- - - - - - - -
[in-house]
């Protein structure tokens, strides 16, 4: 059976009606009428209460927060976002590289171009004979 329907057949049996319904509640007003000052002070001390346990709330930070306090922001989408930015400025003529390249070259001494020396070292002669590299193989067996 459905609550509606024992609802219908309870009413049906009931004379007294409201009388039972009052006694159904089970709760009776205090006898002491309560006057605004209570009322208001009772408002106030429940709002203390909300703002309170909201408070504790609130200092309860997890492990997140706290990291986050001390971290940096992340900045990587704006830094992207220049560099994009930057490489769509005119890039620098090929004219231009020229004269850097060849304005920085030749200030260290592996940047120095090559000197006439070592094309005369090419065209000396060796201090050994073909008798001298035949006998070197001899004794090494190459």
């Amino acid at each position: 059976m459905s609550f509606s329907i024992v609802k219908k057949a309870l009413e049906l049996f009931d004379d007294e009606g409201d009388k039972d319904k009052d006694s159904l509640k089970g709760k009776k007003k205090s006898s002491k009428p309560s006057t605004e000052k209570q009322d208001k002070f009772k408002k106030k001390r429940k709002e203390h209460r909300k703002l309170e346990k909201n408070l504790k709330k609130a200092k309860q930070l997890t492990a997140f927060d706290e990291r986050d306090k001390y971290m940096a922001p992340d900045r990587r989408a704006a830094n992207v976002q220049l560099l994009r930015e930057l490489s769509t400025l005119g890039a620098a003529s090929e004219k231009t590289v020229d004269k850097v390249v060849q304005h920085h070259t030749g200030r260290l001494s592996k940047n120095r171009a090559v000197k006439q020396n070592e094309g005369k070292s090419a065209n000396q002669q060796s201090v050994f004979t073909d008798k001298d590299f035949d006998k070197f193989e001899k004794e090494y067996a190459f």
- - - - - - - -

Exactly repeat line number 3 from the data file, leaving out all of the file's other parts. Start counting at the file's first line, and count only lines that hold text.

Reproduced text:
């Amino acid at each position: 059976m459905s609550f509606s329907i024992v609802k219908k057949a309870l009413e049906l049996f009931d004379d007294e009606g409201d009388k039972d319904k009052d006694s159904l509640k089970g709760k009776k007003k205090s006898s002491k009428p309560s006057t605004e000052k209570q009322d208001k002070f009772k408002k106030k001390r429940k709002e203390h209460r909300k703002l309170e346990k909201n408070l504790k709330k609130a200092k309860q930070l997890t492990a997140f927060d706290e990291r986050d306090k001390y971290m940096a922001p992340d900045r990587r989408a704006a830094n992207v976002q220049l560099l994009r930015e930057l490489s769509t400025l005119g890039a620098a003529s090929e004219k231009t590289v020229d004269k850097v390249v060849q304005h920085h070259t030749g200030r260290l001494s592996k940047n120095r171009a090559v000197k006439q020396n070592e094309g005369k070292s090419a065209n000396q002669q060796s201090v050994f004979t073909d008798k001298d590299f035949d006998k070197f193989e001899k004794e090494y067996a190459f």